What is a fishery?: A fishery is an entity that is engaged in raising or harvesting fish. A fishery is defined in terms of the people involved, species or type of fish, area of water or seabed, method of fishing, class of boats, purpose of the activities or a combination of these features.
Positive Impacts of Fisheries: Fisheries create jobs within the local community in terms of the actual fishing, the cleaning of the fish, and processing and shipping of the fish caught. In 2011, the fisheries industry created 1.2 million jobs in the United States. Fisheries also boost city, state, and national economies through the increase of jobs because more fish can be caught and processed. U.S. commercial fishermen landed 9.6 billion pounds of seafood valued at $5.1 billion dollars. Fisheries also satisfy national demand for seafood because seafood is becoming more and more popular in the national appetite. The United States continues to be ranked as the third largest consumer of fish and shellfish behind China and Japan.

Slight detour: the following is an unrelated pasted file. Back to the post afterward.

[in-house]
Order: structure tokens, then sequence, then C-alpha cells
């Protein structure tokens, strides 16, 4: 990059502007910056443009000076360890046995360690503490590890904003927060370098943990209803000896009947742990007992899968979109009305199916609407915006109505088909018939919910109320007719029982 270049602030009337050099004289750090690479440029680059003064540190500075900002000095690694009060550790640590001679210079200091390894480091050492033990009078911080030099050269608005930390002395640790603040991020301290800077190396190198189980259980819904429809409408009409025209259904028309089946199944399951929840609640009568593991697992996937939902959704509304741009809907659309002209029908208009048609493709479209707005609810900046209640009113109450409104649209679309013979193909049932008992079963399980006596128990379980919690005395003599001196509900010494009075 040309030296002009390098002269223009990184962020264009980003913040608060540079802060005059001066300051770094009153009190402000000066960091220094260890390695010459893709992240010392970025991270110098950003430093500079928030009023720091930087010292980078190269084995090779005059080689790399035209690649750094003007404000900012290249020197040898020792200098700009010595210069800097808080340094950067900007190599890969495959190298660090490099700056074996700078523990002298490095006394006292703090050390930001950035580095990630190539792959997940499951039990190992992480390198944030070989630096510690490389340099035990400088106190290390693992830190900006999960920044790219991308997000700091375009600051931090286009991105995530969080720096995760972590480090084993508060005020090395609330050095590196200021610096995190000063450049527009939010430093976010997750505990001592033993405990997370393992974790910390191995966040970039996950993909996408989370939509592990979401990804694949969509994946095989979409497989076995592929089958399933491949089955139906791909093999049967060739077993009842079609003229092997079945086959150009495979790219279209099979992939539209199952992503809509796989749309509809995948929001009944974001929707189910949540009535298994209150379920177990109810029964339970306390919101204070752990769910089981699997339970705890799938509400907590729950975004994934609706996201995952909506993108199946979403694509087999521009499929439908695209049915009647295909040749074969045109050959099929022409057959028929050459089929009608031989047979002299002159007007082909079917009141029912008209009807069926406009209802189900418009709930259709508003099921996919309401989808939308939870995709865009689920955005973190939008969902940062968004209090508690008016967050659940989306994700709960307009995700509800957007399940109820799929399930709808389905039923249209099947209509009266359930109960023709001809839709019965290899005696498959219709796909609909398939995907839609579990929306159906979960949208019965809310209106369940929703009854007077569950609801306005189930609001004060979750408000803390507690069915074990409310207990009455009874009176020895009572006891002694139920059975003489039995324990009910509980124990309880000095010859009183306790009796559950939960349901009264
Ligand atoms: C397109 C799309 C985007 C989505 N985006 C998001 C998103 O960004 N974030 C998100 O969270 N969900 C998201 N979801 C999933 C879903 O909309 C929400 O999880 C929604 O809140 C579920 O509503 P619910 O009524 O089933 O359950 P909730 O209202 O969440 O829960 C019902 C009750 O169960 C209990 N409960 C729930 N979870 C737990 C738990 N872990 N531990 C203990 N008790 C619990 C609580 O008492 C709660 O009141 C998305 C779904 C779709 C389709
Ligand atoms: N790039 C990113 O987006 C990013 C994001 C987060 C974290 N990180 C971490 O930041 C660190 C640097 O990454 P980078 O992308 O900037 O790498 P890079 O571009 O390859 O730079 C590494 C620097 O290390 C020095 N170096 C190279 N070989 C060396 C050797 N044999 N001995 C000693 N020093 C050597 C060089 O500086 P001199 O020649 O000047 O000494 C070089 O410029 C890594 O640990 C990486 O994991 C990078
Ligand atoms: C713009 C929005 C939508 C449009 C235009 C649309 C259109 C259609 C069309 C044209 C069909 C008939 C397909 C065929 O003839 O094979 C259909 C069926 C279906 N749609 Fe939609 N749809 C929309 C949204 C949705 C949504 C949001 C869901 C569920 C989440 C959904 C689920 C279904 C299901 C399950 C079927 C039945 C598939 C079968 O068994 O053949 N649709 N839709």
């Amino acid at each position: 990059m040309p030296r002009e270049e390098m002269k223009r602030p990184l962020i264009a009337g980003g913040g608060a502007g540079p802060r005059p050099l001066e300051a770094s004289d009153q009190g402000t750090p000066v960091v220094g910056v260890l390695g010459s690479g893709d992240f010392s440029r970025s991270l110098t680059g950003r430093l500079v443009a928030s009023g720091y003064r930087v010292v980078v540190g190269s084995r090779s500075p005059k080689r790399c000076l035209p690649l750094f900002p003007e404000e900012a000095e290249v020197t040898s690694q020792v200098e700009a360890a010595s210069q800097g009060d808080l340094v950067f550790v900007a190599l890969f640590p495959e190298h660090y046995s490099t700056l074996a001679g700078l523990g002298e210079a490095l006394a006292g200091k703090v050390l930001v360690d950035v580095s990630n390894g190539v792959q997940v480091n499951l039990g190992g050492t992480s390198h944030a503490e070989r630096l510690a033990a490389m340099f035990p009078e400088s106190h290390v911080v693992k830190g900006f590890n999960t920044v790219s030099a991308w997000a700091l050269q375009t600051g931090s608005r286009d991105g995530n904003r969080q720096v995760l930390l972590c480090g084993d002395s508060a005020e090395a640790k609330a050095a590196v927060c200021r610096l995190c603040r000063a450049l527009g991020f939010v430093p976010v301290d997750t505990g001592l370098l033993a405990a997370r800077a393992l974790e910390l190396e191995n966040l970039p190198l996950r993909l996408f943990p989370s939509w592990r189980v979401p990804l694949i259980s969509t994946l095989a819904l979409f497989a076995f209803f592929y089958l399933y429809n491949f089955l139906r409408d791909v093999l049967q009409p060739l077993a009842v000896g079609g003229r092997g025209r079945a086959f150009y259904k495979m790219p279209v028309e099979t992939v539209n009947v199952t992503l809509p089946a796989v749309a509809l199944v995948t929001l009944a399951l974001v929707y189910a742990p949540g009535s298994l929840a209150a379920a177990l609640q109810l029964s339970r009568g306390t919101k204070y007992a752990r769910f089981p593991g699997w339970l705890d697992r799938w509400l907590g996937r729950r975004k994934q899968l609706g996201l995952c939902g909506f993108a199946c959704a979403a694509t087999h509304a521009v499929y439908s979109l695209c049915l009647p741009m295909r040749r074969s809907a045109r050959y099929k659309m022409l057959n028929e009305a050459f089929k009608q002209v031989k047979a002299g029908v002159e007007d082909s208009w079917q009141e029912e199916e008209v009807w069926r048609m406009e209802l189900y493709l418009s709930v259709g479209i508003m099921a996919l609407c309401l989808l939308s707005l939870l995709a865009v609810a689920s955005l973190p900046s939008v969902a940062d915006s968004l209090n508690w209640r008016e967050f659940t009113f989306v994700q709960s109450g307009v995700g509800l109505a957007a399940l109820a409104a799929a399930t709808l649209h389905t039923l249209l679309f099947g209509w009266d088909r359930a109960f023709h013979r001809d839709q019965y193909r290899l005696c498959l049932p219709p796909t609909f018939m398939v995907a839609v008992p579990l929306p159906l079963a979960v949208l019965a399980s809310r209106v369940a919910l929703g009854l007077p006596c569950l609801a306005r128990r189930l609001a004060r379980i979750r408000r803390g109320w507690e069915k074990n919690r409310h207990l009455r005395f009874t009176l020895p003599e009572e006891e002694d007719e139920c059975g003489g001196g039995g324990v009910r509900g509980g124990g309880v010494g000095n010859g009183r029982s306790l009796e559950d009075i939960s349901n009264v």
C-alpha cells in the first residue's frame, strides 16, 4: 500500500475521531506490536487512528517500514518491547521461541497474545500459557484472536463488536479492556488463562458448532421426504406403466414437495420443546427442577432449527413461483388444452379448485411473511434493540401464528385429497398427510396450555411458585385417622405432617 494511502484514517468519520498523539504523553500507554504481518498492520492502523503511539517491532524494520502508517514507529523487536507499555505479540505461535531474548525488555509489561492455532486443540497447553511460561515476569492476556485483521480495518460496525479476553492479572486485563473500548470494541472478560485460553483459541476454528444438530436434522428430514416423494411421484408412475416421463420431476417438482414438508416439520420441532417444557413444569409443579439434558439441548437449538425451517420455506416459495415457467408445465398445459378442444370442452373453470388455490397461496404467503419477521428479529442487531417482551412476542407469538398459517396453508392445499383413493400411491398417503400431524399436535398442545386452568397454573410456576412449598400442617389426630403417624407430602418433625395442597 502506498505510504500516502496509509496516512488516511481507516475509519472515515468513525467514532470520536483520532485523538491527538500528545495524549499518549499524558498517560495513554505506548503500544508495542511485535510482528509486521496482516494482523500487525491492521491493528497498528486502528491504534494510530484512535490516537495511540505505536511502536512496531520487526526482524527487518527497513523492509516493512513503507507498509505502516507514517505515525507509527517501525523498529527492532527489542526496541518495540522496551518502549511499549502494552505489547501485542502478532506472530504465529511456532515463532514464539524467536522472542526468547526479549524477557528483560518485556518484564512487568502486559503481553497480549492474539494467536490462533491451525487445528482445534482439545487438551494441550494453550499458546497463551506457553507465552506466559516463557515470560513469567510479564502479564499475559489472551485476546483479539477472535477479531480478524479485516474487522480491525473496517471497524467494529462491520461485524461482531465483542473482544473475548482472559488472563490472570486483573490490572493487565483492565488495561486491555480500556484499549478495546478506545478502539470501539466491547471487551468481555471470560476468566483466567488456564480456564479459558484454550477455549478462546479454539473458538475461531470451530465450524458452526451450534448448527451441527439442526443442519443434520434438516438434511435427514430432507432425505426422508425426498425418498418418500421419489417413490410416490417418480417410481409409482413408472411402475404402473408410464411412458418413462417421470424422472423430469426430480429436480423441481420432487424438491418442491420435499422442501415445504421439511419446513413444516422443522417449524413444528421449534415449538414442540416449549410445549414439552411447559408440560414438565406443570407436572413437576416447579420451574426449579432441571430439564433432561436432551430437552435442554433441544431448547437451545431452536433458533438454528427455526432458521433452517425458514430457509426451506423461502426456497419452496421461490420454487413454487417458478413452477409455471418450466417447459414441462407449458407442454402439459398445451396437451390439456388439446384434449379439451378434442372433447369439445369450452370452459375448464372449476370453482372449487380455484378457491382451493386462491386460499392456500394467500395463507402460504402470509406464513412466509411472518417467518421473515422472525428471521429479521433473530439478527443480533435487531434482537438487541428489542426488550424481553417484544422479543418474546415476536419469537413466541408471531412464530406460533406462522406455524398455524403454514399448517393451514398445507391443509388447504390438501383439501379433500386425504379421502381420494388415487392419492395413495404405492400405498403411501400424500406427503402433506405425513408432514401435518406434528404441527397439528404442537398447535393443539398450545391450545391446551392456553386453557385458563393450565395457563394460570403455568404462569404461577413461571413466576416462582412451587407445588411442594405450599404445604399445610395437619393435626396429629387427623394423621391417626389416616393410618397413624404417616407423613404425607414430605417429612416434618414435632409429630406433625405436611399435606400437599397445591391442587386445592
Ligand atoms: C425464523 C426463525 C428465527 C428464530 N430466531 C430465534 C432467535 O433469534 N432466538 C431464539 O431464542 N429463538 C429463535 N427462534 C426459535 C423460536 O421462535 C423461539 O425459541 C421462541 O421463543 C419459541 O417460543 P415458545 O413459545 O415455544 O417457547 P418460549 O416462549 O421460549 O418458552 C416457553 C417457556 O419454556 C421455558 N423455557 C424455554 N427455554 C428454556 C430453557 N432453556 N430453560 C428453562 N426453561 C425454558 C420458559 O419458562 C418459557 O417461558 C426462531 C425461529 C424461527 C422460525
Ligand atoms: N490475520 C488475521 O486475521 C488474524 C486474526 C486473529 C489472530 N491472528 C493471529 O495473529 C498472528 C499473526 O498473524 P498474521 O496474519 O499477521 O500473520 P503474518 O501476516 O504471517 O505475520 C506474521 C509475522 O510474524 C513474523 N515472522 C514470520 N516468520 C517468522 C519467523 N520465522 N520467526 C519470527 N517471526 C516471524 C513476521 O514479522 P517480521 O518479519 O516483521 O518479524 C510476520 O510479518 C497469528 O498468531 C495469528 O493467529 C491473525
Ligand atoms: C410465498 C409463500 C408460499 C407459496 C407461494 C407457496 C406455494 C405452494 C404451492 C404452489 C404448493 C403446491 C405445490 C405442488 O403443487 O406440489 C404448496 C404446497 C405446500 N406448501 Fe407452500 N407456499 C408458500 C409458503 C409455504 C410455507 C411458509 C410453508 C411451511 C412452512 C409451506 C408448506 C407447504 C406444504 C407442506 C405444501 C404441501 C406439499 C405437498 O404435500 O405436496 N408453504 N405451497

Negative Impacts of Fisheries: Fisheries help foster the spread of diseases to other organisms and wild fish. In a study done in 2011, 39 percent of adult wild salmon in the Northeast Atlantic are killed by parasite infections. A large source of these sea lice are found in aquaculture facilities. The food chain is disrupted due to the impact of fisheries. It takes several pounds of wild fish to grow just one pound of farmed fish. Natural habitats are destroyed by the drilling, dredging, and other technologies used to harvest fish for these fisheries. Habitat destruction impacts marine biodiversity, species richness, abundance, distribution, genetic variation, and inter-population dynamics.
Since fisheries have positive as well as negative impacts on humans and fish populations, it is our responsibility to create and ensure sustainable fish farming in order to better protect the lives of the fish and provide for humans as well.
http://www.foodandwaterwatch.org/sites/default/files/Great Escape Fish Farming IB Feb 2013.pdf